Serum endotoxin, gut permeability and skeletal muscle metabolic adaptations following a short term high fat diet in humans

Suzanne M. Bowser, Ryan P. McMillan, Nabil E. Boutagy, Michael D. Tarpey, Andrew T. Smithson, Kristin L. Osterberg, Andrew P. Neilson, Brenda M. Davy, Kevin P. Davy, Matthew W. Hulver*

*Corresponding author for this work

Research output: Contribution to journalArticleAcademicpeer-review

13 Citations (Web of Science)

Abstract

Background: Our previous work demonstrated that a short-term high fat diet (HFD) increased fasting serum endotoxin, altered postprandial excursions of serum endotoxin, and led to metabolic and transcriptional responses in skeletal muscle in young, healthy male humans.

Purpose: The purpose of the present study was to determine if a short-term high fat diet: 1) increases intestinal permeability and, in turn, fasting endotoxin concentrations and 2) decreases postprandial skeletal muscle fat oxidation.

Methods: Thirteen normal weight young adult males (BMI 23.1 +/- 0.8 kg/m(2), age 22.2 +/- 0.4 years) were fed a control diet (55% carbohydrate, 30% fat, 9% of which was saturated, 15% protein) for two weeks, followed by 5 days of an isocaloric HFD (30% carbohydrate, 55% fat, 25% of which was saturated, 15% protein, isocaloric to the control diet). Intestinal permeability (via four sugar probe test) was assessed in the fasting state. Both before and after the HFD, a high fat meal challenge (HFM, 820 kcal, 25% carbohydrate, 63% fat, 26% of which was saturated, and 12% protein) was administered. After an overnight fast, blood samples were collected before and every hour for 4 h after the HFM to assess endotoxin, and other serum blood measures. Muscle biopsies were obtained from the vastus lateralis before and 4 h after the HFM in order to assess substrate oxidation (glucose, fatty acid and pyruvate) using radiolabeled techniques. Insulin sensitivity was assessed via intravenous glucose tolerance test. Intestinal permeability, blood samples and muscle biopsies were assessed in the same manner before and following the HFD.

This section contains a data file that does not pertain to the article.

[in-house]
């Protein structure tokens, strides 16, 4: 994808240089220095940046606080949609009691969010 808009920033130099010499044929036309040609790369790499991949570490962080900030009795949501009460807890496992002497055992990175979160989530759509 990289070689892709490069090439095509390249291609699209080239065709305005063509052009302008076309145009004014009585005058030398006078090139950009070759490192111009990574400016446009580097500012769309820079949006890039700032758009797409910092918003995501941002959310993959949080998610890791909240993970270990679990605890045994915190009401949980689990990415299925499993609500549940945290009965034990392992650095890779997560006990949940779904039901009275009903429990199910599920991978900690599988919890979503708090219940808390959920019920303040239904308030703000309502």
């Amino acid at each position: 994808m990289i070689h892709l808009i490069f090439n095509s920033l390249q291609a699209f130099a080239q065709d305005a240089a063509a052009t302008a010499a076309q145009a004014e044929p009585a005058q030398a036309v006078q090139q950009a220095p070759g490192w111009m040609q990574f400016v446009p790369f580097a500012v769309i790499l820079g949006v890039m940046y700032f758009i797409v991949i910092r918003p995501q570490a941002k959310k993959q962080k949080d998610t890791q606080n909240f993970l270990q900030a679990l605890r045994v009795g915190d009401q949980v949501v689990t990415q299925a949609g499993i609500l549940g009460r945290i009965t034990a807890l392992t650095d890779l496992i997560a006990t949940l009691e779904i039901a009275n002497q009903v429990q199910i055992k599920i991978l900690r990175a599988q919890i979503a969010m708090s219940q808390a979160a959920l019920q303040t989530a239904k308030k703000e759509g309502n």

Main findings: Intestinal permeability was not affected by HFD (p > 0.05), but fasting endotoxin increased two fold following the HFD (p = 0.04). Glucose oxidation and fatty acid oxidation in skeletal muscle homogenates significantly increased after the HFM before the HFD (+97%, and +106% respectively) but declined after the HFM following 5 days of the HFD (-24% and +16% respectively). Fatty acid suppressibility of pyruvate oxidation increased significantly after the HFM (+32%) but this physiological effect was abolished following 5 days of the HFD (+7%). Insulin sensitivity did not change following the HFD.

Conclusion: These findings demonstrate that in healthy young men, consuming an isocaloric HFD for 5 days increases fasting endotoxin, independent of changes in gut permeability. These changes in endotoxin are accompanied by a broad effect on skeletal muscle substrate metabolism including increases in postprandial fat oxidation. Importantly, the latter occurs independent of changes in body weight and whole-body insulin sensitivity. (C) 2019 The Authors. Published by Elsevier Inc.

Original languageEnglish
Article number154041
Number of pages9
JournalMetabolism-Clinical and Experimental
Volume103
DOIs
Publication statusPublished - Feb 2020

Keywords

  • Skeletal muscle
  • Substrate oxidation
  • Metabolic flexibility
  • High fat diet
  • Metabolic adaptation
  • INTESTINAL PERMEABILITY
  • INDUCED OBESITY
  • ADIPOSE-TISSUE
  • MICROBIOTA
  • INFLAMMATION
  • MICE
  • SUPPLEMENTATION
  • CHYLOMICRONS
  • CARBOHYDRATE
  • LIPOPROTEINS

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